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What is Fair Punishment on a DWI?

What are judges and prosecutors concerned with on a DWI? One of their main concerns is recidivism. Contrary to popular belief, the average rate of repeat for a first time DWI is approximately 21%[i]. Most first time DWI offenders made a mistake and will never be back in the system. In fact, most are going to punish themselves far greater than what a court or prosecutor could do to them.

Does BAC (blood alcohol concentration) on their DWI predict their propensity to reoffend? The answer is “no.” A study published in 2013 in Criminology and Public Policy[ii] determined this. The interlock industry has managed to pass laws nationwide (including in Texas). Of those laws, many demand first time offenders to install an interlock system. This is overreaching for the vast majority of first time offenders. For example, Texas requires interlock as a condition of probation if a person’s BAC is .15 or above. Also, many judges order the devices as conditions of bond. However, this assumes that every first time DWI offender has a substance abuse problem.

 The problem with punishment for first time offenders

What about the soccer mom who had one too many margaritas who will never get arrested again? The hard working young adult who let things slip out of hand out of character at a bachelor’s party? Passing laws on the basis of BAC does not address the problem of a person’s propensity to reoffend. The vast majority of first time offenders will never face arrest for DWI again. As a matter of fact, requiring an interlock has little effect on future lifestyle choices. For example, a North Carolina study proved that interlock programs may control a driver’s behavior while a condition of an occupational license, but may not serve to change drinking behavior over time[iii]. Technological devices cost money, need monthly calibrations, and time. Thus, to order everyone to install one does not equate. So, what is the best way for a judge to determine a person’s recidivism potential and fair punishment?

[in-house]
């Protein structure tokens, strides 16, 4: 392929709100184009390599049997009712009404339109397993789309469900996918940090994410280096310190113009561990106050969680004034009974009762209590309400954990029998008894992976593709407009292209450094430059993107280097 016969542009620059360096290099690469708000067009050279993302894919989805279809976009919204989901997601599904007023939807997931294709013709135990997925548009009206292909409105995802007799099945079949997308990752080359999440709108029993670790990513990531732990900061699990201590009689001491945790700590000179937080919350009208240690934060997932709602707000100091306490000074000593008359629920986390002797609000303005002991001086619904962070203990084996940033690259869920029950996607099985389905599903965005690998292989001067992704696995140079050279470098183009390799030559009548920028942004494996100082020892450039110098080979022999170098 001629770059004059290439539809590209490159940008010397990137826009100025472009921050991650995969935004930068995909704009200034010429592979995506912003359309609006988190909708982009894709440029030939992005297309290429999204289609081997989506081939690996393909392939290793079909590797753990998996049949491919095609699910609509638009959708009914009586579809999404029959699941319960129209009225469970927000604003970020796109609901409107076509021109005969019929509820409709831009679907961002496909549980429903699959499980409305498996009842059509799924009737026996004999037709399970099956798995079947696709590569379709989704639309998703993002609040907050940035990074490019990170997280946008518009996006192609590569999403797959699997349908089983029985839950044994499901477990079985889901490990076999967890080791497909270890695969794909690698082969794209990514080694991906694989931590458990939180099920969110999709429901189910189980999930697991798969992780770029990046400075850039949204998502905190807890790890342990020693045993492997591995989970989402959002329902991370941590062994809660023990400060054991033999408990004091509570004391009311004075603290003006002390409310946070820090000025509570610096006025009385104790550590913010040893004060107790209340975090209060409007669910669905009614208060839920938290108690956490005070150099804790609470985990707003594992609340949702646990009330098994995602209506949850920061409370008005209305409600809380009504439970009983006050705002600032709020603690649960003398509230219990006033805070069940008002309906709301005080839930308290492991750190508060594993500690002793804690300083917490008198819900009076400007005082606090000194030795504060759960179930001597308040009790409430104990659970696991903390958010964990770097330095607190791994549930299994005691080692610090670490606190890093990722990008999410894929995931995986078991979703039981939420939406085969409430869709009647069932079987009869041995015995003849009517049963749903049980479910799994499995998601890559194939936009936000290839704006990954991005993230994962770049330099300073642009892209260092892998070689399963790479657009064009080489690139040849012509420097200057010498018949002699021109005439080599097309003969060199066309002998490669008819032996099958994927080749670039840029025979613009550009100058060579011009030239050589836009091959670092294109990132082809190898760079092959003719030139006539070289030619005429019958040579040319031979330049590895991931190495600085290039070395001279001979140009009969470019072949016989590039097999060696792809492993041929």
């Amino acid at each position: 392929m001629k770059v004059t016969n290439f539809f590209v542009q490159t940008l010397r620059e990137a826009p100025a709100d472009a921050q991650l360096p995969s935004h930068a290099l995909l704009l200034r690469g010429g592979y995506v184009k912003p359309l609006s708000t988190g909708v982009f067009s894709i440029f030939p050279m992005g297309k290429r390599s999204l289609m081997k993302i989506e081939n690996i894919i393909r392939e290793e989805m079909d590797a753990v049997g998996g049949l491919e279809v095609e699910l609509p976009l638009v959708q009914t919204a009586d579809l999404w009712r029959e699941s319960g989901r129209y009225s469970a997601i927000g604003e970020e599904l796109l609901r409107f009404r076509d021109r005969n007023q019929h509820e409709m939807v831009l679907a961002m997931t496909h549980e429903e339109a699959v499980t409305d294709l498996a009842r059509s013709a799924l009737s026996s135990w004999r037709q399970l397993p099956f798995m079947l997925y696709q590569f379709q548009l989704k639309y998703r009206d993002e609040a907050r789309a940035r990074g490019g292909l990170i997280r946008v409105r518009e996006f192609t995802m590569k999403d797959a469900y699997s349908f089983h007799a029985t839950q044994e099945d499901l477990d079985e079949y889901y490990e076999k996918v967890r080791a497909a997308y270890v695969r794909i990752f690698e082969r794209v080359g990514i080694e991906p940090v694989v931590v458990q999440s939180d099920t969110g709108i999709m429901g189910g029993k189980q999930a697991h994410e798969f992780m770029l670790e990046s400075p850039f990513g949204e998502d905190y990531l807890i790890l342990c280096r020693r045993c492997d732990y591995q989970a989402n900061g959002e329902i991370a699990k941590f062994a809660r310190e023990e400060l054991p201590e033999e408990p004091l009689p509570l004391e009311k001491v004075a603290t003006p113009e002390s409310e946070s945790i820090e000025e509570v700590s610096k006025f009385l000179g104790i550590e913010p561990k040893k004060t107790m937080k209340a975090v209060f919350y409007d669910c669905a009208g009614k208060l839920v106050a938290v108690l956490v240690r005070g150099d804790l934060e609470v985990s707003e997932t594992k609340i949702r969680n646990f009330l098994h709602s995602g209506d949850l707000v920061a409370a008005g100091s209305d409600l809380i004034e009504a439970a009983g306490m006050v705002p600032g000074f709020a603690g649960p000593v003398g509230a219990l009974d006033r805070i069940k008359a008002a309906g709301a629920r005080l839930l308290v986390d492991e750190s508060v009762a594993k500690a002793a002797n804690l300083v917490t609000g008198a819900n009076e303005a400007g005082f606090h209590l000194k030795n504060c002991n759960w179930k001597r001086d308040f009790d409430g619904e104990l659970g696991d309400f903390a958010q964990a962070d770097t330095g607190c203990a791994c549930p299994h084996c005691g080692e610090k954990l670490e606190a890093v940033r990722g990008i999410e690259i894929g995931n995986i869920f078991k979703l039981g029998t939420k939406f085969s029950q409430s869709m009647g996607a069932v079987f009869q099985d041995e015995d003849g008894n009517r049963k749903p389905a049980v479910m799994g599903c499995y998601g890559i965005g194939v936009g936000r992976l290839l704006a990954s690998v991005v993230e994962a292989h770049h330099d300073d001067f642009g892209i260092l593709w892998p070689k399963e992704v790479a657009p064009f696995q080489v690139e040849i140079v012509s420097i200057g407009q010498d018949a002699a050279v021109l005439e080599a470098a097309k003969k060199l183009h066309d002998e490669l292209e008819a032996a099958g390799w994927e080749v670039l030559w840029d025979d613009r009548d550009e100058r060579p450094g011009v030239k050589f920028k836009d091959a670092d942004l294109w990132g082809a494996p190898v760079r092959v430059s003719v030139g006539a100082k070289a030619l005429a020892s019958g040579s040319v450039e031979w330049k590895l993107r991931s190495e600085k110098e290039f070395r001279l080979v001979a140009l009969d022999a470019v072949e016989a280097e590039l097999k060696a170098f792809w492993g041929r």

According to a California study, this involves screening and evaluating personality factors[iv]. For example, psychological attributes of addictive personality disorders, coping mechanisms, and impulse control. These factors are more important in assessing fair sentencing recommendations than “office policies”. DWI is not a one size fits all offense. Unlike crimes of moral turpitude, most intoxicated drivers do not intend harm. The DWI defense lawyer must understand these principles. These principles help to communicate and negotiate what is fair for their clients. The jail punishment range for a first time DWI in Texas ranges from 0 to 3 days (depending on alcohol level). The legislature constructed a fair punishment for people who made mistakes.

punishment

Why Victim Impact Panels are not effective

Not everyone needs to hear from victims or receive substance abuse counseling. The judges and prosecutors have misplaced their good intentions. Once again, California studied the recidivism rates. Of those accused of DWI who attended a MADD Victim Impact panel, they found “no differences . . . in recidivism rates between the VIP group and either the no-show group or the two control groups[v]. In short, this is not in line with what is fair or logical. Juries seem to know this when assessing punishment

Mimi Coffey – DWI Defense Lawyer in Dallas County, DWI Lawyer in Tarrant County, DWI Lawyer in Wise County, DWI Lawyer in Johnson County, DWI Lawyer in Parker County, DWI Lawyer in Collin County, DWI Lawyer in Denton County


[i]  S C Lapham, BJ Skipper, G L Simpson, “A Prospective Study of the Utility of Standardized Instruments in Predicting Recidivism Among First DWI Offenders”, Journal of Studies on Alcohol and Drugs, 58(5), 524-530 (1997).